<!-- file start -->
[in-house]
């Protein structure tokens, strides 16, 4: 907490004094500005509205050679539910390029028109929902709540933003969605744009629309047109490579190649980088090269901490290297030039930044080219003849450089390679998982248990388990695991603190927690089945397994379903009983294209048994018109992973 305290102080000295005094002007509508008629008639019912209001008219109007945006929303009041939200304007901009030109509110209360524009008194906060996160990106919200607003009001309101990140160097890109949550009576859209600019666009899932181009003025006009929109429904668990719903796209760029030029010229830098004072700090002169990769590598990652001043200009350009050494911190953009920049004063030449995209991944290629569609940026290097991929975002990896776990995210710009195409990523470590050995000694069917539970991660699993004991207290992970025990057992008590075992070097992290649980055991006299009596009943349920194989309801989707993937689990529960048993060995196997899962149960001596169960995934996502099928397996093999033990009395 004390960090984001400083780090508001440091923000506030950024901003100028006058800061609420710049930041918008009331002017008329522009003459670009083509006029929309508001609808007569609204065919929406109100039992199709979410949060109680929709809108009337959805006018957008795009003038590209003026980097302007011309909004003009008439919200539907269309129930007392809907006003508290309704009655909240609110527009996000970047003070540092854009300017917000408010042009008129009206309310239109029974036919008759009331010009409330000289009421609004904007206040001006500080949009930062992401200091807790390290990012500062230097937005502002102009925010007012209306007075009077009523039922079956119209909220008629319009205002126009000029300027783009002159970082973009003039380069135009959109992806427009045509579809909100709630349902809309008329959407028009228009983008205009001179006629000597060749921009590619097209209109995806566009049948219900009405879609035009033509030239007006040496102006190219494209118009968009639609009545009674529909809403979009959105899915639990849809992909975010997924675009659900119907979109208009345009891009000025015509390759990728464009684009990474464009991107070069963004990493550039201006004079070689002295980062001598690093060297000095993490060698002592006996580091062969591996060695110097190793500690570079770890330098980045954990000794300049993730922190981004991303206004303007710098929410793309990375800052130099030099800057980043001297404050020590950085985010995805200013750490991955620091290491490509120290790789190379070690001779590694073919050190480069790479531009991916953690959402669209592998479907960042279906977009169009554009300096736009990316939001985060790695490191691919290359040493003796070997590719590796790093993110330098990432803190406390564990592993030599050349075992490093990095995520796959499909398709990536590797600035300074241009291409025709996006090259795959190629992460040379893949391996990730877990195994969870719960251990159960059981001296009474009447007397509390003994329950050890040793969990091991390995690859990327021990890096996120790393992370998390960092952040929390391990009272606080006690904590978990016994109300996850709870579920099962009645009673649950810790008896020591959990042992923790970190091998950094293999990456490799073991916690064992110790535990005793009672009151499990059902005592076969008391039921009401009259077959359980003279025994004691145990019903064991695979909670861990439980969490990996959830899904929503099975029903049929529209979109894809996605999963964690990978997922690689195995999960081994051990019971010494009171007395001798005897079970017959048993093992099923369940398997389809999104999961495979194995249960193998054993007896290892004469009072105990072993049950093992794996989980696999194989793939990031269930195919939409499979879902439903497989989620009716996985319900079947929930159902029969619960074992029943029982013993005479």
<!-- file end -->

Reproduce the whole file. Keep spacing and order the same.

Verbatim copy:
[in-house]
């Protein structure tokens, strides 16, 4: 907490004094500005509205050679539910390029028109929902709540933003969605744009629309047109490579190649980088090269901490290297030039930044080219003849450089390679998982248990388990695991603190927690089945397994379903009983294209048994018109992973 305290102080000295005094002007509508008629008639019912209001008219109007945006929303009041939200304007901009030109509110209360524009008194906060996160990106919200607003009001309101990140160097890109949550009576859209600019666009899932181009003025006009929109429904668990719903796209760029030029010229830098004072700090002169990769590598990652001043200009350009050494911190953009920049004063030449995209991944290629569609940026290097991929975002990896776990995210710009195409990523470590050995000694069917539970991660699993004991207290992970025990057992008590075992070097992290649980055991006299009596009943349920194989309801989707993937689990529960048993060995196997899962149960001596169960995934996502099928397996093999033990009395 004390960090984001400083780090508001440091923000506030950024901003100028006058800061609420710049930041918008009331002017008329522009003459670009083509006029929309508001609808007569609204065919929406109100039992199709979410949060109680929709809108009337959805006018957008795009003038590209003026980097302007011309909004003009008439919200539907269309129930007392809907006003508290309704009655909240609110527009996000970047003070540092854009300017917000408010042009008129009206309310239109029974036919008759009331010009409330000289009421609004904007206040001006500080949009930062992401200091807790390290990012500062230097937005502002102009925010007012209306007075009077009523039922079956119209909220008629319009205002126009000029300027783009002159970082973009003039380069135009959109992806427009045509579809909100709630349902809309008329959407028009228009983008205009001179006629000597060749921009590619097209209109995806566009049948219900009405879609035009033509030239007006040496102006190219494209118009968009639609009545009674529909809403979009959105899915639990849809992909975010997924675009659900119907979109208009345009891009000025015509390759990728464009684009990474464009991107070069963004990493550039201006004079070689002295980062001598690093060297000095993490060698002592006996580091062969591996060695110097190793500690570079770890330098980045954990000794300049993730922190981004991303206004303007710098929410793309990375800052130099030099800057980043001297404050020590950085985010995805200013750490991955620091290491490509120290790789190379070690001779590694073919050190480069790479531009991916953690959402669209592998479907960042279906977009169009554009300096736009990316939001985060790695490191691919290359040493003796070997590719590796790093993110330098990432803190406390564990592993030599050349075992490093990095995520796959499909398709990536590797600035300074241009291409025709996006090259795959190629992460040379893949391996990730877990195994969870719960251990159960059981001296009474009447007397509390003994329950050890040793969990091991390995690859990327021990890096996120790393992370998390960092952040929390391990009272606080006690904590978990016994109300996850709870579920099962009645009673649950810790008896020591959990042992923790970190091998950094293999990456490799073991916690064992110790535990005793009672009151499990059902005592076969008391039921009401009259077959359980003279025994004691145990019903064991695979909670861990439980969490990996959830899904929503099975029903049929529209979109894809996605999963964690990978997922690689195995999960081994051990019971010494009171007395001798005897079970017959048993093992099923369940398997389809999104999961495979194995249960193998054993007896290892004469009072105990072993049950093992794996989980696999194989793939990031269930195919939409499979879902439903497989989620009716996985319900079947929930159902029969619960074992029943029982013993005479």